However, colleges are free to allow —or not allow— the use of departmental or smaller unit lockups. All such lockups must be approved by the appropriate college dean. It is strongly recommended that colleges seek guidance from their internal communications staff and/or the Brand Review Committee prior to proposing smaller unit lockups. 

 

Non-Academic Units

In most cases, the UC logo alone will be the most appropriate mark. Non-academic units should avoid using lockups.

Divisions and larger, umbrella units are free to allow —or not allow— the development and use of lockups, both at the division and smaller unit level. All non-academic lockups must be approved by the appropriate division head, VP or leadership team. In addition, it is strongly recommended that non-academic units seek guidance from the Brand Review Committee prior to proposing a unit lockup.

To determine whether a lockup is warranted, consider and be prepared to articulate the following: 

  • Is it meaningful and necessary to the target audience? How? Why?
  • Can identifying or acknowledging a particular service or program be accomplished through messaging?
  • What is gained —or lost— with a lockup over use of the UC logo alone?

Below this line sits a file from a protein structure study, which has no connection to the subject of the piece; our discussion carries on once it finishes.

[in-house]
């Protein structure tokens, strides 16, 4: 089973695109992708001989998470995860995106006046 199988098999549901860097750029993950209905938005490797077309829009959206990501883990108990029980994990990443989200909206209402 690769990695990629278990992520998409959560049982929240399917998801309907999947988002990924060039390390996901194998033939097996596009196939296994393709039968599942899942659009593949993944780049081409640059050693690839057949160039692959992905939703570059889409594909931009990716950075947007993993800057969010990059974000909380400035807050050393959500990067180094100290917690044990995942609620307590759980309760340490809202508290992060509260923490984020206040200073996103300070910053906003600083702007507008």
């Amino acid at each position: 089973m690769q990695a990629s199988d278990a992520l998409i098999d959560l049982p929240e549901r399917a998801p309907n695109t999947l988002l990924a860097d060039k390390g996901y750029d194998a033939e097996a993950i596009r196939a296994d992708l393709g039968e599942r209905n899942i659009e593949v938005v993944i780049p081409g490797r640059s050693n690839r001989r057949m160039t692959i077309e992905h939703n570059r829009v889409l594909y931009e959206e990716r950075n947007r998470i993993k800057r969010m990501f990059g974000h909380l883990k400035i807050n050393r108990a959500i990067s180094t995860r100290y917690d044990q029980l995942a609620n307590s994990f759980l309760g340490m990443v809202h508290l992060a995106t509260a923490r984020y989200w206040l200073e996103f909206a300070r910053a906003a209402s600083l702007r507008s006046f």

• Does the unit have a retail or commercial mission? 

 

Lockups Do's and Don'ts

It is never wrong to use the UC logo alone, with the unit name elsewhere in the communication.

  • If more than one unit needs to be acknowledged in the communication, use the UC logo alone. Do not use two lockups in the same communication.
  • Lockups must follow the prescribed template for font, type size, spacing and color.
  • Lockups replace all typographical arrangements for college names, even those previously approved. Seek guidance from the Brand Review Committee.
  • Lockups are not allowed on standard business communication such as letterhead, business cards and forms. Standard business communication uses the UC logo alone.

 

Our Colors


When used consistently, color is a powerful brand identifier. Our UC colors are bold, strong and attention-grabbing.

Flat Colors

Banner Red Flat
PMS 186C
CMYK: 0.100.81.4
RGB: 224.1.34
HSB: 350.92.80
Hex: #e00122

Beyond Black Flat
100% Black
CMYK: 100.100.100.100
RGB: 0.0.0
HSB: 0.0.0
Hex: #000000

Unwritten White Flat
0% Black
CMYK: 0.0.0.0
RGB: 255.255.255
HSB: 0.0.100
Hex: #ffffff

Gradiations

Use color expression to provide depth and dimension within a layout. The desired effect is a sense of movement and space.

 

Banner Red

Spot Color: 100% Black to 0% Black Gradient, Multiply, 20% Opacity, Over PMS 186C


Process Color: 100% Black to 0% Black Gradient, Multiply, 20% Opacity, Over Process Build: CMYK 0.100.81.4


RGB Color: 100% Black to 0% Black Gradient, Multiply, 20% Opacity, Over: RGB 224.1.34



Beyond Black

Spot Color: 75% Black to 100% Black



Unwritten White


Spot Color: 75% Black to 100% Black



Typography


Typography extends the visual expression of our brand character and supports our tone of voice in text form.

 

Preferred Fonts

Open Sans

  • Open Sans Light
    AaBbCcDdEe
    0123456789
  • Open Sans Regular
    AaBbCcDdEe
    0123456789
  • Open Sans Semibold
    AaBbCcDdEe
    0123456789
  • Open Sans Bold
    AaBbCcDdEe
    0123456789